In

philosophyPhilosophy is the study of general and fundamental problems, such as those connected with existence, knowledge, values, reason, mind, and language. Philosophy is distinguished from other ways of addressing such problems by its critical, generally systematic approach and its reliance on rational...

, a

**first principle** is a basic, foundational proposition or assumption that cannot be deduced from any other proposition or assumption. In

mathematicsMathematics is the study of quantity, space, structure, and change. Mathematicians seek out patterns and formulate new conjectures. Mathematicians resolve the truth or falsity of conjectures by mathematical proofs, which are arguments sufficient to convince other mathematicians of their validity...

, first principles are referred to as

axiomIn traditional logic, an axiom or postulate is a proposition that is not proven or demonstrated but considered either to be self-evident or to define and delimit the realm of analysis. In other words, an axiom is a logical statement that is assumed to be true...

s or postulates.

Gödel's incompleteness theoremsGödel's incompleteness theorems are two theorems of mathematical logic that establish inherent limitations of all but the most trivial axiomatic systems capable of doing arithmetic. The theorems, proven by Kurt Gödel in 1931, are important both in mathematical logic and in the philosophy of...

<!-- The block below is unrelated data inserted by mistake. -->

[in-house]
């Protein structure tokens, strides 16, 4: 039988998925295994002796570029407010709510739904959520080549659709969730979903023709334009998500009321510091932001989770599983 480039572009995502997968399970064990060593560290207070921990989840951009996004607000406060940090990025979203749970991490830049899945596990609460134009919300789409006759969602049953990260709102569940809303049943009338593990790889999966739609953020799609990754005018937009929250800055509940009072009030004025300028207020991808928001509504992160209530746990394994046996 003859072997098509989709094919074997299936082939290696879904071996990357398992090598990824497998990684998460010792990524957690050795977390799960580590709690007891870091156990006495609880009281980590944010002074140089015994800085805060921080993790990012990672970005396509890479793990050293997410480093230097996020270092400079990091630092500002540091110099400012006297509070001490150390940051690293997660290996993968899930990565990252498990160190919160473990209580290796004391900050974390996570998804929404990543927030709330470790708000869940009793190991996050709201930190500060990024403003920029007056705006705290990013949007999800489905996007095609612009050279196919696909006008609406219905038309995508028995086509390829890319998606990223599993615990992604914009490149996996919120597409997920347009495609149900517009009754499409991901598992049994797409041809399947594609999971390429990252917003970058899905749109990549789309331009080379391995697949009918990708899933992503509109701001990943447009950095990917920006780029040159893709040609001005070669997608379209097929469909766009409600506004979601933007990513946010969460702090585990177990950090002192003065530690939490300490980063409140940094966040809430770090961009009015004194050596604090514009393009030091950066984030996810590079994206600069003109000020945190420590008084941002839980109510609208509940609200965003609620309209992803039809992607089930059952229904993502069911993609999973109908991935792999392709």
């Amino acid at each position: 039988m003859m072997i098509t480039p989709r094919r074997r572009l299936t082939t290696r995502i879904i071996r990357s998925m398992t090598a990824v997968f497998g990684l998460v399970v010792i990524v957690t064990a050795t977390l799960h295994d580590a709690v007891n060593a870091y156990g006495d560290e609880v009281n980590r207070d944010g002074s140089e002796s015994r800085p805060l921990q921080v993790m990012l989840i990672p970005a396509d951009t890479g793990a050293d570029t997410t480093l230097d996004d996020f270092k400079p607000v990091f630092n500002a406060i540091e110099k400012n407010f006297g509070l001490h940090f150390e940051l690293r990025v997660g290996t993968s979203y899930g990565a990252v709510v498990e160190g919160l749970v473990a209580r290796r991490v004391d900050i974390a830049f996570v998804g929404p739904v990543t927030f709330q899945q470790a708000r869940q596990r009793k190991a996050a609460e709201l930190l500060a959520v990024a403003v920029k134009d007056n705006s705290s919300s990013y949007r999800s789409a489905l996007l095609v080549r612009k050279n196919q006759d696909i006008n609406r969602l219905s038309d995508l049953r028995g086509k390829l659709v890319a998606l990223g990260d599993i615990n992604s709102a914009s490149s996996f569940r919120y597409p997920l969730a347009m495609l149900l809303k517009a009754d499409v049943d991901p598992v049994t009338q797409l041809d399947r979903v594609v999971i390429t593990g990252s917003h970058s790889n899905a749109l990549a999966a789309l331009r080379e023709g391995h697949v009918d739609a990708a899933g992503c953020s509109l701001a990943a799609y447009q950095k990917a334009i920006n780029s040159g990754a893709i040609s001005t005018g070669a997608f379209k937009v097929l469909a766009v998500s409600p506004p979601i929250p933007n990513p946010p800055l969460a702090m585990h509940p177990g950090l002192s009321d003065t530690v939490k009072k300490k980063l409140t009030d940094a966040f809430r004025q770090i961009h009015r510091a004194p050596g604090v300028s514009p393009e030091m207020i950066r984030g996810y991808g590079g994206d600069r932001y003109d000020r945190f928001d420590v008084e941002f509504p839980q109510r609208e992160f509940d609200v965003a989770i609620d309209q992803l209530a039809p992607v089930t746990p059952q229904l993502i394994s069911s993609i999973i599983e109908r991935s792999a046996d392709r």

have been taken to prove, among other things, that no system of axioms that describe the set of natural numbers can prove its own validity - nor perhaps can it prove every

truthTruth has a variety of meanings, such as the state of being in accord with fact or reality. It can also mean having fidelity to an original or to a standard or ideal. In a common usage, it also means constancy or sincerity in action or character...

about the natural numbers.

## First principles in formal logic

In a formal logical system, that is, a set of

propositionIn logic and philosophy, the term proposition refers to either the "content" or "meaning" of a meaningful declarative sentence or the pattern of symbols, marks, or sounds that make up a meaningful declarative sentence...

s that are consistent with one another, it is probable that some of the statements can be deduced from one another. For example, in the

syllogismA syllogism is a kind of logical argument in which one proposition is inferred from two or more others of a certain form...

, "All men are mortal; Socrates is a man; Socrates is mortal" the last claim can be deduced from the first two.

A first principle is one that cannot be deduced from any other. The classic example is that of

EuclidEuclid , fl. 300 BC, also known as Euclid of Alexandria, was a Greek mathematician, often referred to as the "Father of Geometry". He was active in Alexandria during the reign of Ptolemy I...

's (see

Euclid's ElementsEuclid's Elements is a mathematical and geometric treatise consisting of 13 books written by the Greek mathematician Euclid in Alexandria c. 300 BC. It is a collection of definitions, postulates , propositions , and mathematical proofs of the propositions...

) geometry; its hundreds of propositions can be deduced from a set of definitions, postulates, and common notions: all three of which constitute first principles.